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The incredible shrinking capital budget

Ben Chu

Remember the £5bn boost to capital spending (capex) over the next two financial years leaked by the Government last Tuesday in advance of the Autumn Statement? This was to go on new schools, roads, rail etc to help get the economy moving.

And it was to be paid for by squeezing current spending by departments.

Here’s how George Osborne described the move in the Commons:

“We go on equipping Britain to succeed in the global race by switching from current spending to capital investment in science, roads and education.”

Well, the Institute for Fiscal Studies noted last week that the Office for Budget Responsibility’s own calculations show that the capex boost over the next two years will actually be closer to £2bn.

Why? Because, as I noted last week, the OBR thinks departments will not spend their full budgets over the next two years. And this includes their capex budgets. This is from the latest OBR document:

OBR undespend1 The incredible shrinking capital budgetIn the red box you can see the Autumn Statement extra capital money (labelled “PSGI” or Public Sector Gross Investment): £2.2bn in 2013-14 and £2.9bn in 2014-15.

But observe “underspend assumptions” in the lines above. The OBR thinks departments will underspend their capital budgets in both 2013-14 and 2014-15 by £1.5bn, thus effectively cancelling out 60% of the Chancellor’s stimulus.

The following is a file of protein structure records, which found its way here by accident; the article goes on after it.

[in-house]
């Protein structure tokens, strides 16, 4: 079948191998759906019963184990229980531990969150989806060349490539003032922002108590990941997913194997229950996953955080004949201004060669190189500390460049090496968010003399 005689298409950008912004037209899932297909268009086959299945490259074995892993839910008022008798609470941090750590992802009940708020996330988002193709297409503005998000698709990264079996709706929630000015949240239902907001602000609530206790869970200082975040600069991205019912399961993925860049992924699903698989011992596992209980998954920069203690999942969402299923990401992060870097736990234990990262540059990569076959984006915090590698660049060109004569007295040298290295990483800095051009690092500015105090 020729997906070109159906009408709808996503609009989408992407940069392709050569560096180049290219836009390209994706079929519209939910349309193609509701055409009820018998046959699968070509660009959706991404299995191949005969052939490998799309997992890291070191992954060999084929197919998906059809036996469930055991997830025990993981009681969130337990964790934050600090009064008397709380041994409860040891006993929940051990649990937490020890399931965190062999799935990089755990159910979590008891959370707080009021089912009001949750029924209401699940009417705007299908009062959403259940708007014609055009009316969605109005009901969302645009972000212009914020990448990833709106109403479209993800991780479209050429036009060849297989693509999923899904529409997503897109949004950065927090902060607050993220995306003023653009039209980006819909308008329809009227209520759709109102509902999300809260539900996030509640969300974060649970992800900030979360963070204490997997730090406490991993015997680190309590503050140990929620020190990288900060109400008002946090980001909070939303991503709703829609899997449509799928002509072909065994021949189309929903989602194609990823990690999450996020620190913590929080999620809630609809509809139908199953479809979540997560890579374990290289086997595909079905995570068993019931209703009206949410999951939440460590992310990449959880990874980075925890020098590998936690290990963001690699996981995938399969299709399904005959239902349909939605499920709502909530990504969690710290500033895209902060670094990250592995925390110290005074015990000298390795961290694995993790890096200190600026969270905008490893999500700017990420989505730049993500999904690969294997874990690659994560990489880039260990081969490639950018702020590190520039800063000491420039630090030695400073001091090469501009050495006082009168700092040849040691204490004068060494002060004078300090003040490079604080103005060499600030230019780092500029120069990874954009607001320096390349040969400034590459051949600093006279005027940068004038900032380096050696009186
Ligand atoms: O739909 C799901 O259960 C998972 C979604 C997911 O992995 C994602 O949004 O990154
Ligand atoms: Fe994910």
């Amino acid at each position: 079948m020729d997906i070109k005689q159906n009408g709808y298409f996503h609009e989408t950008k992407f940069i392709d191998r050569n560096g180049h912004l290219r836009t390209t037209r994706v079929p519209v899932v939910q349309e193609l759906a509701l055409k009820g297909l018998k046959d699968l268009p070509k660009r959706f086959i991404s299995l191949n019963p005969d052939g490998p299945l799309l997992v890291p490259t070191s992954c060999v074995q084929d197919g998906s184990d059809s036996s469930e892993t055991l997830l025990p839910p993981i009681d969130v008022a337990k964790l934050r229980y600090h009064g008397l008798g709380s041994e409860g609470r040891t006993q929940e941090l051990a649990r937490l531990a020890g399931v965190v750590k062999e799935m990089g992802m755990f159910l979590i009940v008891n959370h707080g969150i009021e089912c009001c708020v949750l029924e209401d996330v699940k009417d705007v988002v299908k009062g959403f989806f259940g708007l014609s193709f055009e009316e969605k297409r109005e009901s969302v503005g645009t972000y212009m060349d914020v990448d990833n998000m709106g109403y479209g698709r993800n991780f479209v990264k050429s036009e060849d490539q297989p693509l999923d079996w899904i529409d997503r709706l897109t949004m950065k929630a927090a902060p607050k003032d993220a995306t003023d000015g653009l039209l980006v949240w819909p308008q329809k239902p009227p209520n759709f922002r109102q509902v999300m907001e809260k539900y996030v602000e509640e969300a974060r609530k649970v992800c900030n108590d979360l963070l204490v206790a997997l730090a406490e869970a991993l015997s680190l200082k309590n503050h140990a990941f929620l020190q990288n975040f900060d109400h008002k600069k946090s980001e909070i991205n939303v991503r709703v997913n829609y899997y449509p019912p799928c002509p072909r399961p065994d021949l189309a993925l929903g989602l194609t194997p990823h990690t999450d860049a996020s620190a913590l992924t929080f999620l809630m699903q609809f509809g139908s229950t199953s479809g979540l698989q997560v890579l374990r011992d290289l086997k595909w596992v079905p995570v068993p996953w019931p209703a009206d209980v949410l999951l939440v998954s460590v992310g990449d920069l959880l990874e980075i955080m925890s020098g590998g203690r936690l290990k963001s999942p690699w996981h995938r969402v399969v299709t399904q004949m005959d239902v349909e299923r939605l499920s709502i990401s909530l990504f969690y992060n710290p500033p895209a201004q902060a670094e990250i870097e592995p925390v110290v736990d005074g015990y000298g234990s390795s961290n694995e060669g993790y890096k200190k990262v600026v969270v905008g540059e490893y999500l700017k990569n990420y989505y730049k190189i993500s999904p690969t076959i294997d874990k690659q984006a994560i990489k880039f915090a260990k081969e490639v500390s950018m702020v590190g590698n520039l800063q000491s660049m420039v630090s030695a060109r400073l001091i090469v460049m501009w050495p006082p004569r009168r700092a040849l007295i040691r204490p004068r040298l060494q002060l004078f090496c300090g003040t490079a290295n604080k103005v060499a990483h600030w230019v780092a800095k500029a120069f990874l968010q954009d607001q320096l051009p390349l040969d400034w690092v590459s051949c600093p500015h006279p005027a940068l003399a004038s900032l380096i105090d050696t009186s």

Does this mean the OBR thinks only 40% of all the new projects unveiled last week will actually get built? I’ve spoken to the OBR and they say their underspend assumption is about aggregate capex budgets across departments (£34.3bn in 2013-14 and £35.1bn 2014-15) and that they are not taking a view on the likelihood of individual projects being completed.

But the point remains that the Chancellor’s watchdog is assuming that the impact of his spending switch will be less than half of what last week’s headlines suggested.

The OBR said last week that it thinks the total impact of the Autumn Statement measures on the economy will be small increase in output of just 0.1 percentage points in each of the next two years.

But it would be bigger if the Chancellor forced departments to spend their full capex budget.

Using the OBR’s multiplier of 1 for capex (which may well be too low) means that what would have been a £5.1bn (0.34% of GDP) boost to output over the next two years, is now only £2.1bn (0.14% of GDP).

Small potatoes in either case one might reasonably point out (Jonathan Portes of NIESR wants a £30bn capex boost). But that’s hardly an argument the Treasury can use, having made the spending switch one of the central items of the Autumn Statement.

So why doesn’t the Chancellor simply announce that he will force departments to get all their money earmarked for capital spending out of the door? Perhaps because that would stop him making his dubious boast that the deficit is set to fall in cash terms this financial year since, in an exquisite irony, this only happens because the OBR has factored in assumptions of hefty department underspends.

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  • andyholmes

    This is spin at 78 rpm.

    As the OBR pointed out, that underspend is assumed on the total budget. This means that even without the additional allocation those departments would underspend by that amount. Therefore the £5bn boost is just that.

    Falsely asserting that the underspend would only happen as a result of the increase is typically flawed analysis and spin.


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